When I moved to Vancouver, I lived near Commercial
Drive where Italian coffee bars and markets flourished. I knew
where to get the best cheese, bread and cured meats and which
markets to cherry pick for the best price on fresh fruits and
vegetables. But when I moved less than one block away from North America's second-largest Chinatown, I
felt a little overwhelmed by all the markets with their foreign
sights and smells. From the stinky durian fruit hanging in their
mesh bags to the fish markets with their fresh catches flopping out
from their plastic bins. And with all the herbal shops with bins of
dried seafood and splayed flying lizards shoved onto sticks, I felt
there was much to discover.
On the downtown edge of Chinatown sits the massive T&T Supermarket filled with all kinds of
Asian goods in a very modern setting. While it's great place to
browse and shop for everything from sushi to chicken feet to
imported Japanese shampoo, I like the more traditional family-run
markets with their history and all the bargains to be had.
While there are dozens and dozens of produce markets in Chinatown,
there is only one that I know by name. Hands down, my favourite
store where I do the bulk of my shopping is Sunrise Market (300
Powell Street). This isn't your typical sterile supermarket with
rows of shiny apples and peppers stacked just so. Nope, not here!
Sunrise Market is hectic, crowded, noisy, cluttered, messy, and I
love every second of shopping there.
The outside of the store is jam packed with all kinds
of fruits and vegetables at bargin-bin prices. Where else can you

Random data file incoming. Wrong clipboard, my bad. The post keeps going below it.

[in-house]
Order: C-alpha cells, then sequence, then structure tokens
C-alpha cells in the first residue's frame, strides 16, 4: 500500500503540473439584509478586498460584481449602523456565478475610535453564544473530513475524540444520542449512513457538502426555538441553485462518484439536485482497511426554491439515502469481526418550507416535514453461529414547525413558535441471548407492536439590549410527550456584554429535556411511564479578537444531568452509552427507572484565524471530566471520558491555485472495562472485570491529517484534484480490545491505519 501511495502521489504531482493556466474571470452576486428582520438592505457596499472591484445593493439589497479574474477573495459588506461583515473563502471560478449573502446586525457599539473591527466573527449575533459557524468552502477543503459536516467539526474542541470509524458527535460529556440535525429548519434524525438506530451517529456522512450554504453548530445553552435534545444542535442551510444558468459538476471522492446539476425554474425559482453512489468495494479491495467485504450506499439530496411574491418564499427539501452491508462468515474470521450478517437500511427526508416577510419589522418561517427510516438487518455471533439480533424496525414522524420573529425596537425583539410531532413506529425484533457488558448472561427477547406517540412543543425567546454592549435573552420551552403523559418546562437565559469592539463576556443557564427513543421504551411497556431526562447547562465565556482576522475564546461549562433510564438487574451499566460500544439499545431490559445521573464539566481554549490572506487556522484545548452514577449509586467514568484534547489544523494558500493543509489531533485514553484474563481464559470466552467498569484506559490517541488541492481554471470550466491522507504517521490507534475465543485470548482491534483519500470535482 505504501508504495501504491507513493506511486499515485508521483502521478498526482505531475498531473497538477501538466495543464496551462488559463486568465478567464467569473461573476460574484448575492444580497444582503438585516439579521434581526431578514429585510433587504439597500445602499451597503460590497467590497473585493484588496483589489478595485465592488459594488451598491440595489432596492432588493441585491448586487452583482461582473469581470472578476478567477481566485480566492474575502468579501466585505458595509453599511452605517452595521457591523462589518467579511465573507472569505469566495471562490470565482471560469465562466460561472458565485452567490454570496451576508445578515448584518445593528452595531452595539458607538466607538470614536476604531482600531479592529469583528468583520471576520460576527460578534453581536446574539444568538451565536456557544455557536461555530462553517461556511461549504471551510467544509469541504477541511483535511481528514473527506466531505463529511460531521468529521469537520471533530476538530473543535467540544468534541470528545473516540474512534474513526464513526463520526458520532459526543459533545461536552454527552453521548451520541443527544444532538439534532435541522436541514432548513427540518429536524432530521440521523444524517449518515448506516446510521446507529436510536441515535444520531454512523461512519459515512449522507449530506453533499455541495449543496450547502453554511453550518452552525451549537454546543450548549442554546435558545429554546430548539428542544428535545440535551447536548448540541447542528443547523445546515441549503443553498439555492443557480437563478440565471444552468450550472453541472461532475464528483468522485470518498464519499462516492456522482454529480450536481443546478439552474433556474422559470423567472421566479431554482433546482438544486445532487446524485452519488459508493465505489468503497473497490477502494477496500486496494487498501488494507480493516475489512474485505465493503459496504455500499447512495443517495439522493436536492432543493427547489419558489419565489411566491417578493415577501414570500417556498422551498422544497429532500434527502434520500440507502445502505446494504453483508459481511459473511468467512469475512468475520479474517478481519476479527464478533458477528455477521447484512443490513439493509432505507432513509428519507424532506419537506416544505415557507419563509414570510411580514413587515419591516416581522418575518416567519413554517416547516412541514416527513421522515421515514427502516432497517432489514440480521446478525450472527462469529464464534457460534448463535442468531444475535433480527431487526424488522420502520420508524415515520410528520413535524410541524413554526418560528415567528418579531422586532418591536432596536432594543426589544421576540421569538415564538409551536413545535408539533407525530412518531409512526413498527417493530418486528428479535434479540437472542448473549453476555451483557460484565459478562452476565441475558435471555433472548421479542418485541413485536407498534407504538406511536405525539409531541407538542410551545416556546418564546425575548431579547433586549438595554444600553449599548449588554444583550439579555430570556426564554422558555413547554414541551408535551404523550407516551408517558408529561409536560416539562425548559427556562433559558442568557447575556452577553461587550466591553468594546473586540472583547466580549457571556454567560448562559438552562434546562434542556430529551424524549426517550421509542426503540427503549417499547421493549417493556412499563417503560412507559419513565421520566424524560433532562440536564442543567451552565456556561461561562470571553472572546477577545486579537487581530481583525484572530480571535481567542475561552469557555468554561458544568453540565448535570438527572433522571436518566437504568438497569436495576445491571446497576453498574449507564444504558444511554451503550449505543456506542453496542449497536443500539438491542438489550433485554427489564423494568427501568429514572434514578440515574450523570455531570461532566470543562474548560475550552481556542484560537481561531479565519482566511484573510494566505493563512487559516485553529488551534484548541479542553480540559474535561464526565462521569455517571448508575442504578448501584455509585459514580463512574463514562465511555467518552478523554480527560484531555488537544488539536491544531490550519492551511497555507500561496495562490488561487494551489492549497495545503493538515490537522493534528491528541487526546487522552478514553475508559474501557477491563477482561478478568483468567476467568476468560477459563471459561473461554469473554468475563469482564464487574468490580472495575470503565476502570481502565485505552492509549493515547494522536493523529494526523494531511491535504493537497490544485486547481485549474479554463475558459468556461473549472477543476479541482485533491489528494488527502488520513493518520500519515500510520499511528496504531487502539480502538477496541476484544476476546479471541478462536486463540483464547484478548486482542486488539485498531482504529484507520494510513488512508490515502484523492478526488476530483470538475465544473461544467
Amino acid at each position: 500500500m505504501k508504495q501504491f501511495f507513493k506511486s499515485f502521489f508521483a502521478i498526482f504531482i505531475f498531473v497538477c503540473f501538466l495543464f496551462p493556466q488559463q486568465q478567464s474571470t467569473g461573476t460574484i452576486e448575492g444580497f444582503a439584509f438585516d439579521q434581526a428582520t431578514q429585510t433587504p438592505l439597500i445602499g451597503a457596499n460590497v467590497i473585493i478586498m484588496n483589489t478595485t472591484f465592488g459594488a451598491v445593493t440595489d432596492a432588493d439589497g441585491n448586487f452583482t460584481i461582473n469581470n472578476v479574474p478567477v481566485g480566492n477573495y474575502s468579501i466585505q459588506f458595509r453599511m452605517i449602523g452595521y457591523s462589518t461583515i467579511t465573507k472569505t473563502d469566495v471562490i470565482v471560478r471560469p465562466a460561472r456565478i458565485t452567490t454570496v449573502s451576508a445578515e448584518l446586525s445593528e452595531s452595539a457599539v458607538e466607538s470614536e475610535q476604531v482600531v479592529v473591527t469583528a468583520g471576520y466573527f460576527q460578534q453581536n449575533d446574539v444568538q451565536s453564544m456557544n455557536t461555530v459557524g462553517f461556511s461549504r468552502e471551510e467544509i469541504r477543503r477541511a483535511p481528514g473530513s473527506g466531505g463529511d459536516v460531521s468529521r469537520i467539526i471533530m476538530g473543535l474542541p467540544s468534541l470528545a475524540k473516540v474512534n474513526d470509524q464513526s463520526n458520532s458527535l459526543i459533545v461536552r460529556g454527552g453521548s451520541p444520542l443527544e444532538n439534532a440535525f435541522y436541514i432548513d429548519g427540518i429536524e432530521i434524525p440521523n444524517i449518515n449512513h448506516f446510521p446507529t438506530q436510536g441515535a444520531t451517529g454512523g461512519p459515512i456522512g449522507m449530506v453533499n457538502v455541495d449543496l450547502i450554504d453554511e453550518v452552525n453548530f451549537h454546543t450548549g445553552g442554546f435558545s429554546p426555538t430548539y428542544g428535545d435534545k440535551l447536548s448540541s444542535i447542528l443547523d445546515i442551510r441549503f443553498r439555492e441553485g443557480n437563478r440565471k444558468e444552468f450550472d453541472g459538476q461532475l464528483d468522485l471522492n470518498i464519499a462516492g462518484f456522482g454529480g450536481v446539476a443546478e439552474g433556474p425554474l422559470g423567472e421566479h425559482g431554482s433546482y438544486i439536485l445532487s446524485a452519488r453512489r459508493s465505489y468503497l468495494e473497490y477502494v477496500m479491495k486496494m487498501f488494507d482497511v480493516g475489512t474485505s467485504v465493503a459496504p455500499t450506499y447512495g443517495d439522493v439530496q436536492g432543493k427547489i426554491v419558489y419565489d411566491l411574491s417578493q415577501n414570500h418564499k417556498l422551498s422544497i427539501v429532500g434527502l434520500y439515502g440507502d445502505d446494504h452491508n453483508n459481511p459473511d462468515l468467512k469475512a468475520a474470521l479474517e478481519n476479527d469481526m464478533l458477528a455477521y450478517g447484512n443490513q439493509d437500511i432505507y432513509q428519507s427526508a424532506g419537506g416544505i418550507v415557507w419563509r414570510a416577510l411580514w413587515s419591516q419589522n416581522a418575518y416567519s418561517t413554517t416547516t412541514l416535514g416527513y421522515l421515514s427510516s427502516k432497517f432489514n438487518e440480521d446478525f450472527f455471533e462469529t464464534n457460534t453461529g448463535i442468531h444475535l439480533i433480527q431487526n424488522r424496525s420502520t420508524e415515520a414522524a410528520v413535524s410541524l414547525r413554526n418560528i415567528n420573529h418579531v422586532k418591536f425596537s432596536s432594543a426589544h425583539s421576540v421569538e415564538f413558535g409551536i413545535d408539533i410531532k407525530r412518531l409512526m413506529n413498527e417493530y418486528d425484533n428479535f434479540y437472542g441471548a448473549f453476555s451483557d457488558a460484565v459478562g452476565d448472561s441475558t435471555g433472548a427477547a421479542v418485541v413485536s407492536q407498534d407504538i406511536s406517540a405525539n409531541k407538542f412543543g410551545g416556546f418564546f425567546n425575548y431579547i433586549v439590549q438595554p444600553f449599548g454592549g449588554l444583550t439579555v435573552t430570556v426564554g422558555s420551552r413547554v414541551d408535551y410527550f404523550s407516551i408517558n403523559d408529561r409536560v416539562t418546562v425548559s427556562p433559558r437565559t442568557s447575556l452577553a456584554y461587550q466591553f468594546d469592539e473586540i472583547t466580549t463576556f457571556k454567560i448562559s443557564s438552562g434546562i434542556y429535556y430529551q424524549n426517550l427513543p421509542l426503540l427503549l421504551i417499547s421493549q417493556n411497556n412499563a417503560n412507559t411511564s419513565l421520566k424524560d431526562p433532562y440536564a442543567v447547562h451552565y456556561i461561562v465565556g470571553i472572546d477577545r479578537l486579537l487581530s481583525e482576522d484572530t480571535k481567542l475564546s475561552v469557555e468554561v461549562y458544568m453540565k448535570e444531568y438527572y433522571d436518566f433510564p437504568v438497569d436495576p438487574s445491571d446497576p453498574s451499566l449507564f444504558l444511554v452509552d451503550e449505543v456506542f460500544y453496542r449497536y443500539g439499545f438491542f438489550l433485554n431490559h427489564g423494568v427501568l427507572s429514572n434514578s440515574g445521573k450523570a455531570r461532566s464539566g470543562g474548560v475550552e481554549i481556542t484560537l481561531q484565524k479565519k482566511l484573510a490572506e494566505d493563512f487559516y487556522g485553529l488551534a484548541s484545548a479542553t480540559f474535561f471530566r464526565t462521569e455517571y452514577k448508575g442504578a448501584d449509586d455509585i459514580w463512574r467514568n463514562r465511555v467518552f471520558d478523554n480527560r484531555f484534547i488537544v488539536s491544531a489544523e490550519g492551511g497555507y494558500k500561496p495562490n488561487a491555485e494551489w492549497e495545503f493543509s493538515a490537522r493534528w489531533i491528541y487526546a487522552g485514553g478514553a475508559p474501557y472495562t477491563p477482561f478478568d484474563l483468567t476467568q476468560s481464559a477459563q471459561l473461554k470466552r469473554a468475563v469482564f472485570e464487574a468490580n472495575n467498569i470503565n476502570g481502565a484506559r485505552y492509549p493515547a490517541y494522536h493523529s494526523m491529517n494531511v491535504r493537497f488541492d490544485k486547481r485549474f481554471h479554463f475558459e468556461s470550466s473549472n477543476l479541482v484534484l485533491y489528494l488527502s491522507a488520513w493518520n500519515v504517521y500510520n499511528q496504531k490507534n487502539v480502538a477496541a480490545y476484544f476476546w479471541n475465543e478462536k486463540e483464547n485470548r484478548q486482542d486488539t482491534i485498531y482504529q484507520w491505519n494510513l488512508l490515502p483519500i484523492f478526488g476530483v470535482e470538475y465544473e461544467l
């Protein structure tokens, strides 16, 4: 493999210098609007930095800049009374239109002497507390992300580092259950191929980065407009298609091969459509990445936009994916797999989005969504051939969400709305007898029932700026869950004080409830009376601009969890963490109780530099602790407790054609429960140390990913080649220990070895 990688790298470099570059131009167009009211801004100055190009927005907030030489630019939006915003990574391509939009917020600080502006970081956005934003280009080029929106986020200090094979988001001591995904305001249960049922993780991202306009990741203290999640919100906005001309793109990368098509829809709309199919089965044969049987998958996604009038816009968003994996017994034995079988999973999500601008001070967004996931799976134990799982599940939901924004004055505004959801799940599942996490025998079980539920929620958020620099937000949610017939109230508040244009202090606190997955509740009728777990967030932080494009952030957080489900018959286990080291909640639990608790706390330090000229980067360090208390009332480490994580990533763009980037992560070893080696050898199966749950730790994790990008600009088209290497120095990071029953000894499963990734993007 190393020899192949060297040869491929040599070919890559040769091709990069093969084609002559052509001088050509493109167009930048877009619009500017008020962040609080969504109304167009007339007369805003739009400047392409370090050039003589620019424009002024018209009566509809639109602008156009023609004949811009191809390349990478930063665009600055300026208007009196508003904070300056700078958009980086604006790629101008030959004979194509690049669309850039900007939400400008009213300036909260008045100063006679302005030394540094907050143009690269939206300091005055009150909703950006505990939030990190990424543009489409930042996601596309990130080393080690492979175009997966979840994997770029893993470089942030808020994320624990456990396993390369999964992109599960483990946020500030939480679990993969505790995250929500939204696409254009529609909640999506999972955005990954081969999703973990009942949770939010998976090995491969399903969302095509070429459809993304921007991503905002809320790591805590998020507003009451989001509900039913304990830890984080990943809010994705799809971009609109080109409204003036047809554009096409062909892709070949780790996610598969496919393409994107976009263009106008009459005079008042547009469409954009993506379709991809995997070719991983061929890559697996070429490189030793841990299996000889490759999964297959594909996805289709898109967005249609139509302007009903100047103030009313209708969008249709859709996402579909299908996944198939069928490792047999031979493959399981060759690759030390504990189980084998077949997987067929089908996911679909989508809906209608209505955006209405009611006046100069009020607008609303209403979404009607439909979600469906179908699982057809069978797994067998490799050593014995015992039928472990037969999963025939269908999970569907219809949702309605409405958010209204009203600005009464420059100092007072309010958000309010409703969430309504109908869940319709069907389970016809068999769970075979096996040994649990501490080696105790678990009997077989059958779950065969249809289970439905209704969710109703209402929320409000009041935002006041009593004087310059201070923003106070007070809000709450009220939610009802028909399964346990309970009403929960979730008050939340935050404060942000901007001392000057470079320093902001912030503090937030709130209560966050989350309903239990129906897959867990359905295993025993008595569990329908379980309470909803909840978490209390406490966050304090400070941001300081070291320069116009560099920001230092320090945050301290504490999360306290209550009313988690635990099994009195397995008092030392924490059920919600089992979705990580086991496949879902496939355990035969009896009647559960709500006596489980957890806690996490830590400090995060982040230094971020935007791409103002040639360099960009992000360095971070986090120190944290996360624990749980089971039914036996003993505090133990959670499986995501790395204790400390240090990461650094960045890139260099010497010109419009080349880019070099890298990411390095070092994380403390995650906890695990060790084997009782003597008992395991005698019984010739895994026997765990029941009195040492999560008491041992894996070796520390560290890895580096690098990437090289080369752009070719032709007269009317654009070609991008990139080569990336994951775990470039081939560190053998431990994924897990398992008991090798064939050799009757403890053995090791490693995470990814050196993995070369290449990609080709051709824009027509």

purchase six BC-grown english cucumbers for $1? What's unusual
about Sunrise is that they mark what produce is locally grown,
something I haven't seen in other Chinatown markets. They also
carry a lot of organic products at prices you just can't find
anywhere else in the city. The quality, variety and price of their
produce is incredible and they even have a separate register for
restaurants, so you know that if Vancouver's chefs shop here, it's
got to be good.
I head to Sunrise every few days and I always leave
with my bags heavy. My last grocery haul at Sunrise included
organic millet, organic free-run eggs, local nugget potatoes,
beets, green beans, radishes, parsley, baby bok choy, black plums,
organic yogurt, corn on the cob, along with a few canned goods and
other pantry items for under $35. Last month, I posted a photo and
list of everything I had bought at Sunrise that day.
The total? $15. Amazing.
If all the jostle of Chinatown is wearing you thin, definitely stop
by the restorative Kam Gok Yuen (142 East Pender), a colourful
little joint for noodles, chili wontons and the best BBQ duck I've
had in a long time.
A few doors down is the always bustling New Town
Bakery and Restaurant (148 East Pender) for some pina-coco buns and
apple tarts. New Town is also famous for their steamed buns (veggie
or BBQ pork) and lures in passers-by with their sign, calling them
"Chinese hamburgers." With its formicia tables, plastic chairs, and
old men regulars, it's a great place for a bit of old school diner
I haven't had the courage to try a durian yet, I still don't know
what powers those dried lizards hold, and one of these days I'm
going to sign up for a "Chinatown Market Experience" culinary tour
offered by Edible British Columbia so I can get the full
Chinatown experience. But right now, I'm more than happy to have
found such a great new shopping world just steps from my home.
Jeannette Ordas is a Vancouver-based Web Designer and Food Blogger who is probably right now thinking
about what she'll make for dinner.
Posted: Fri, Aug 31 2007